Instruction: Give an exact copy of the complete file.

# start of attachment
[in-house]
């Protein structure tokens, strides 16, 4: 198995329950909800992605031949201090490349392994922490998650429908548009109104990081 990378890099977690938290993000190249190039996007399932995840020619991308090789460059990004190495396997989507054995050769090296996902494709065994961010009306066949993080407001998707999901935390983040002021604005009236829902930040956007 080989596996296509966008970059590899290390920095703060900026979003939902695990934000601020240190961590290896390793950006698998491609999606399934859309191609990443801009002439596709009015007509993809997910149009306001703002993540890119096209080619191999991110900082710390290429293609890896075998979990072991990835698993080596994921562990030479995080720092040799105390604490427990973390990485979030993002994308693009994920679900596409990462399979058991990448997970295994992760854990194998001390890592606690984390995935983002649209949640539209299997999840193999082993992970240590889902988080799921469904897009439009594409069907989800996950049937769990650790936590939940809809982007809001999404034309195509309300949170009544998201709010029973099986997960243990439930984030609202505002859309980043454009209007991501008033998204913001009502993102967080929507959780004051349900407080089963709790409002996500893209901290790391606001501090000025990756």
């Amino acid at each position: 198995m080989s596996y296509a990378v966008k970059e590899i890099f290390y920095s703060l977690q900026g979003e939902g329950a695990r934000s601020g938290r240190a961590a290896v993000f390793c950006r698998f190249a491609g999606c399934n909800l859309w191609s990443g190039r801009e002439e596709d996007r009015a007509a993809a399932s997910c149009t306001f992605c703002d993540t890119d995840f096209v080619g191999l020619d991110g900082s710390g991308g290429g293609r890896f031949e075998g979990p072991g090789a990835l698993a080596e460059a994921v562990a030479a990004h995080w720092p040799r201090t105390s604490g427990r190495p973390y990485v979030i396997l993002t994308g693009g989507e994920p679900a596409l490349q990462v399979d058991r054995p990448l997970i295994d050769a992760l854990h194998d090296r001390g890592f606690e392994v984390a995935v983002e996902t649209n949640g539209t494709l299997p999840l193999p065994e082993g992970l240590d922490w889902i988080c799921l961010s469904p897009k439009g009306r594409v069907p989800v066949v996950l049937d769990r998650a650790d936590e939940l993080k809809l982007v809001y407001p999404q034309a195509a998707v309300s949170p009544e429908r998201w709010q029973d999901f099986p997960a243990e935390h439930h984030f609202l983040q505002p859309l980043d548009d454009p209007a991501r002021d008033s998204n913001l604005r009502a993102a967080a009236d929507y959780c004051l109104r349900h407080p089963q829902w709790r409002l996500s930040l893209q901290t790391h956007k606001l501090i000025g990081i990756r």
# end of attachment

[in-house]
């Protein structure tokens, strides 16, 4: 198995329950909800992605031949201090490349392994922490998650429908548009109104990081 990378890099977690938290993000190249190039996007399932995840020619991308090789460059990004190495396997989507054995050769090296996902494709065994961010009306066949993080407001998707999901935390983040002021604005009236829902930040956007 080989596996296509966008970059590899290390920095703060900026979003939902695990934000601020240190961590290896390793950006698998491609999606399934859309191609990443801009002439596709009015007509993809997910149009306001703002993540890119096209080619191999991110900082710390290429293609890896075998979990072991990835698993080596994921562990030479995080720092040799105390604490427990973390990485979030993002994308693009994920679900596409990462399979058991990448997970295994992760854990194998001390890592606690984390995935983002649209949640539209299997999840193999082993992970240590889902988080799921469904897009439009594409069907989800996950049937769990650790936590939940809809982007809001999404034309195509309300949170009544998201709010029973099986997960243990439930984030609202505002859309980043454009209007991501008033998204913001009502993102967080929507959780004051349900407080089963709790409002996500893209901290790391606001501090000025990756």
């Amino acid at each position: 198995m080989s596996y296509a990378v966008k970059e590899i890099f290390y920095s703060l977690q900026g979003e939902g329950a695990r934000s601020g938290r240190a961590a290896v993000f390793c950006r698998f190249a491609g999606c399934n909800l859309w191609s990443g190039r801009e002439e596709d996007r009015a007509a993809a399932s997910c149009t306001f992605c703002d993540t890119d995840f096209v080619g191999l020619d991110g900082s710390g991308g290429g293609r890896f031949e075998g979990p072991g090789a990835l698993a080596e460059a994921v562990a030479a990004h995080w720092p040799r201090t105390s604490g427990r190495p973390y990485v979030i396997l993002t994308g693009g989507e994920p679900a596409l490349q990462v399979d058991r054995p990448l997970i295994d050769a992760l854990h194998d090296r001390g890592f606690e392994v984390a995935v983002e996902t649209n949640g539209t494709l299997p999840l193999p065994e082993g992970l240590d922490w889902i988080c799921l961010s469904p897009k439009g009306r594409v069907p989800v066949v996950l049937d769990r998650a650790d936590e939940l993080k809809l982007v809001y407001p999404q034309a195509a998707v309300s949170p009544e429908r998201w709010q029973d999901f099986p997960a243990e935390h439930h984030f609202l983040q505002p859309l980043d548009d454009p209007a991501r002021d008033s998204n913001l604005r009502a993102a967080a009236d929507y959780c004051l109104r349900h407080p089963q829902w709790r409002l996500s930040l893209q901290t790391h956007k606001l501090i000025g990081i990756r």